All about making whisky
Mirko and Ales Kristancic cultivate their vines and vinify their wines using biodynamic methods. Lunar is made from Ribolla Gravner grapes. It has characteristic notes of citrus fruit, quince and violet, and a rather dry palate.
Located just four kilometres from the Italian border, Dobrovo is a Slovenian village up in the Brda hills. The Movia domain’s history dates back to the beginning of the 18th century. The property was purchased by the Kristancic family in 1820. Despite the wave of nationalisations that swept through the region, creating wine cooperatives, Movia, whose vineyard extended over both sides of the Slovenian-Italian border, has remained the only private property in the area and has acquired an excellent reputation. Production per year: 100,000 bottles Vineyard: 21 hectares Grape varieties: Pinot Noir, Tokay, Ribolla, Sauvignon and Chardonnay Certification: IKC - UM - Renaissance AOC
Sourcing actor, importer and exclusive distributor of a portfolio of international brands, La Maison du Whisky is, since 60 years a reference for whisky and spirit lovers. Thanks to our close relationships with producers and independent bottlers, we have access to limited editions and unique products we bring to market exclusively. Curious and creative, we are driven by our passion for products and our desire to constantly bring our clients the latest expressions through our own shops, our website whisky.fr and selected wine retail shops in France.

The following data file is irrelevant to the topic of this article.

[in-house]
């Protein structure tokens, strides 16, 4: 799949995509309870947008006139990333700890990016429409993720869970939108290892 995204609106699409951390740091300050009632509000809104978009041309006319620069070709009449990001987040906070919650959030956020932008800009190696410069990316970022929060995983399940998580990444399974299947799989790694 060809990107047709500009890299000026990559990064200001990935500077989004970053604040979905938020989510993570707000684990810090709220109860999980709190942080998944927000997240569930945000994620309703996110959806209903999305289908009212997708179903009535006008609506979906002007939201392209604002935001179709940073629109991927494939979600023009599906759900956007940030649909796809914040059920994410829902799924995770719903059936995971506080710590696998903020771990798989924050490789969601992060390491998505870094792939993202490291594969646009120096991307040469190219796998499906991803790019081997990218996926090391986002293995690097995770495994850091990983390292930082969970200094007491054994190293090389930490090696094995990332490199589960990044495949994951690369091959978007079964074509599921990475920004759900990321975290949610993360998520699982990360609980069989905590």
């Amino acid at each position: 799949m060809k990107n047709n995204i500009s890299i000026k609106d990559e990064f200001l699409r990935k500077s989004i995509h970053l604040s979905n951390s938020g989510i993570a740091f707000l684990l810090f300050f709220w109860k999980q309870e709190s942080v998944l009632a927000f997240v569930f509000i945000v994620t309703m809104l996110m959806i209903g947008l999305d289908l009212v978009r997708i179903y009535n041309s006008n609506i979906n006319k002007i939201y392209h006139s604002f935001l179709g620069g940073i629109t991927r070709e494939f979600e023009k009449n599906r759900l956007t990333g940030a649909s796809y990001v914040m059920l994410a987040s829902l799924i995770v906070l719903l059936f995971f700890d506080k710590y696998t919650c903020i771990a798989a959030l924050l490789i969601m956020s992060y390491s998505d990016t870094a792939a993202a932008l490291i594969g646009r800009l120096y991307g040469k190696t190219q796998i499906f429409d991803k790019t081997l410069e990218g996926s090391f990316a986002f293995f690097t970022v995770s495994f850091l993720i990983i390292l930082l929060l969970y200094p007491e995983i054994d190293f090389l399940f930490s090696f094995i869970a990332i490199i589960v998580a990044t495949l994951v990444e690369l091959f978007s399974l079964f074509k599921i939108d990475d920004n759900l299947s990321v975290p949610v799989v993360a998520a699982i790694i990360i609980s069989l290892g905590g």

The history of the Movia winery dates back to the beginning of the 17th century, and is connected to Dobrovo, a Slovenian village in the Brda hills just four kilometres from the Italian border. The property was purchased by the Kristancic family in 1820. Despite the wave of nationalizations that swept through the region, creating wine cooperatives, Movia, whose vineyard extended over both sides of the Slovenian-Italian border, has remained the only private property in the area and enjoys an excellent reputation. Mirko and Ales cultivate their vines and vinify their wines according to biodynamic principles.
Having developed in the boom years after the Second World War, conventional agriculture is based on notions of yield. Largely applied in the world of wine-growing, this approach began to be challenged in the early 1990s. Leading the revolt were a handful of grape growers and wine producers who denounced the over-use of pesticides, fungicides and yeasts that have been cultured in laboratories. This trend of moving towards natural methods, that the main wine producers are now also trying to develop, has resulted in the creation of many types of certification; among the strictest is Demeter; there are also various groups and associations in France and across the Alps such as Renaissance AOC and Triple A.
A great Islay classic for lovers of peaty, iodized whiskies. An unmissable malt. Old gold with glints of green; the full-bodied bouquet is...
With all the classic BenRiach characteristics, BenRiach batch 1 is the first Cask Strength expression to be added to the core range....